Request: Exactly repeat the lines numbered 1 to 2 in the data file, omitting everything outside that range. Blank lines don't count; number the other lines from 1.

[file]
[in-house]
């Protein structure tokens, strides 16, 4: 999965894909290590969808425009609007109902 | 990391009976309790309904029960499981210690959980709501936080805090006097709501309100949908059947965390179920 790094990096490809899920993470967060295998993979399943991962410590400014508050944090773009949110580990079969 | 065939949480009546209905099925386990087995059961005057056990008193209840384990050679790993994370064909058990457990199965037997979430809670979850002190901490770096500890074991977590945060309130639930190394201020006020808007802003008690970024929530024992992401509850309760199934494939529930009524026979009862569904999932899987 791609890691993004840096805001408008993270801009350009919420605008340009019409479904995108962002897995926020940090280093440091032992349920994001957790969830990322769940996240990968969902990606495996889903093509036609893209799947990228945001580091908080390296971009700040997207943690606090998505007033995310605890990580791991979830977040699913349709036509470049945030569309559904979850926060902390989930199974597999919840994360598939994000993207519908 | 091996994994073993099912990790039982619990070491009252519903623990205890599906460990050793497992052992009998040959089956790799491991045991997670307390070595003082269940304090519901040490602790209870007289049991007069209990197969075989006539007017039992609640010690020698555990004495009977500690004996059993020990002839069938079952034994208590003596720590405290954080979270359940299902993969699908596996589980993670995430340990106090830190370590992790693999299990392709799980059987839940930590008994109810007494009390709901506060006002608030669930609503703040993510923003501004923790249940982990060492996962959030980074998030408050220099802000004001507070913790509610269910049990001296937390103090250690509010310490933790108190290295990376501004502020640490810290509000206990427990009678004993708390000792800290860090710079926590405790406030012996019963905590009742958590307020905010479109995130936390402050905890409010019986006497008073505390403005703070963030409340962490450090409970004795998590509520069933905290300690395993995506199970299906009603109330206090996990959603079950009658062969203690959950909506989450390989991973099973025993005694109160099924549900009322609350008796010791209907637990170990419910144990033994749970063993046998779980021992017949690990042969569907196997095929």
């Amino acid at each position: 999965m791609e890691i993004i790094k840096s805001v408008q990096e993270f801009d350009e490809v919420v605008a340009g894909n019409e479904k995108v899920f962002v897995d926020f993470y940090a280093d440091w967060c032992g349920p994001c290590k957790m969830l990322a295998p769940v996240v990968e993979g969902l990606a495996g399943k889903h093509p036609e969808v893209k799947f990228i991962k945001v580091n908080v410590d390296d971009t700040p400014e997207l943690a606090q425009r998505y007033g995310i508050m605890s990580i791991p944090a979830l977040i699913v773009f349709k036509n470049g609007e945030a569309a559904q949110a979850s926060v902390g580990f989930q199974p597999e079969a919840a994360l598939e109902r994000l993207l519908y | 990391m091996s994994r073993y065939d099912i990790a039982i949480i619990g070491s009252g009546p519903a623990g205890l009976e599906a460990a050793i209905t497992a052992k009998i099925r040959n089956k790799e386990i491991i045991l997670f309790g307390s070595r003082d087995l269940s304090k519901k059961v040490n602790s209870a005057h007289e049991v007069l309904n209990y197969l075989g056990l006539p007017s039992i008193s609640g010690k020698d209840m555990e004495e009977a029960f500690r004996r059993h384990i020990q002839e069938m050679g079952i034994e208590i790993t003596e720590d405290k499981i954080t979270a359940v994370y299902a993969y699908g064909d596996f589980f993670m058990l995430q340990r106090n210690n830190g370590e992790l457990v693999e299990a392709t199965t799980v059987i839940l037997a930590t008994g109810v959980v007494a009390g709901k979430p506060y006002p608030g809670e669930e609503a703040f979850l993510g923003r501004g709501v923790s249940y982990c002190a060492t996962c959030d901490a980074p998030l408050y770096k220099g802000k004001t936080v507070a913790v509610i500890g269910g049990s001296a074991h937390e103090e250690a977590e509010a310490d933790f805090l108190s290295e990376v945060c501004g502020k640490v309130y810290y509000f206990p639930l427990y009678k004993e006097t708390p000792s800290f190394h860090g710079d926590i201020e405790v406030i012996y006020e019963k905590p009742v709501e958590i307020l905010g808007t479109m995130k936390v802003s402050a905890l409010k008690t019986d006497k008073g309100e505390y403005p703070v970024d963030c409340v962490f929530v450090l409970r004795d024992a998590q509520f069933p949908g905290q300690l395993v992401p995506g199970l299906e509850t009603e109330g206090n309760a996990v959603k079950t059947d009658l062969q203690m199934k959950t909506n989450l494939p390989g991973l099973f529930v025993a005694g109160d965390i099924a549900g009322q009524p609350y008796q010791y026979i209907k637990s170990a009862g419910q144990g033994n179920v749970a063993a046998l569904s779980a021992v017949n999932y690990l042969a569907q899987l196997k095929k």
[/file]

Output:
[in-house]
């Protein structure tokens, strides 16, 4: 999965894909290590969808425009609007109902 | 990391009976309790309904029960499981210690959980709501936080805090006097709501309100949908059947965390179920 790094990096490809899920993470967060295998993979399943991962410590400014508050944090773009949110580990079969 | 065939949480009546209905099925386990087995059961005057056990008193209840384990050679790993994370064909058990457990199965037997979430809670979850002190901490770096500890074991977590945060309130639930190394201020006020808007802003008690970024929530024992992401509850309760199934494939529930009524026979009862569904999932899987 791609890691993004840096805001408008993270801009350009919420605008340009019409479904995108962002897995926020940090280093440091032992349920994001957790969830990322769940996240990968969902990606495996889903093509036609893209799947990228945001580091908080390296971009700040997207943690606090998505007033995310605890990580791991979830977040699913349709036509470049945030569309559904979850926060902390989930199974597999919840994360598939994000993207519908 | 091996994994073993099912990790039982619990070491009252519903623990205890599906460990050793497992052992009998040959089956790799491991045991997670307390070595003082269940304090519901040490602790209870007289049991007069209990197969075989006539007017039992609640010690020698555990004495009977500690004996059993020990002839069938079952034994208590003596720590405290954080979270359940299902993969699908596996589980993670995430340990106090830190370590992790693999299990392709799980059987839940930590008994109810007494009390709901506060006002608030669930609503703040993510923003501004923790249940982990060492996962959030980074998030408050220099802000004001507070913790509610269910049990001296937390103090250690509010310490933790108190290295990376501004502020640490810290509000206990427990009678004993708390000792800290860090710079926590405790406030012996019963905590009742958590307020905010479109995130936390402050905890409010019986006497008073505390403005703070963030409340962490450090409970004795998590509520069933905290300690395993995506199970299906009603109330206090996990959603079950009658062969203690959950909506989450390989991973099973025993005694109160099924549900009322609350008796010791209907637990170990419910144990033994749970063993046998779980021992017949690990042969569907196997095929």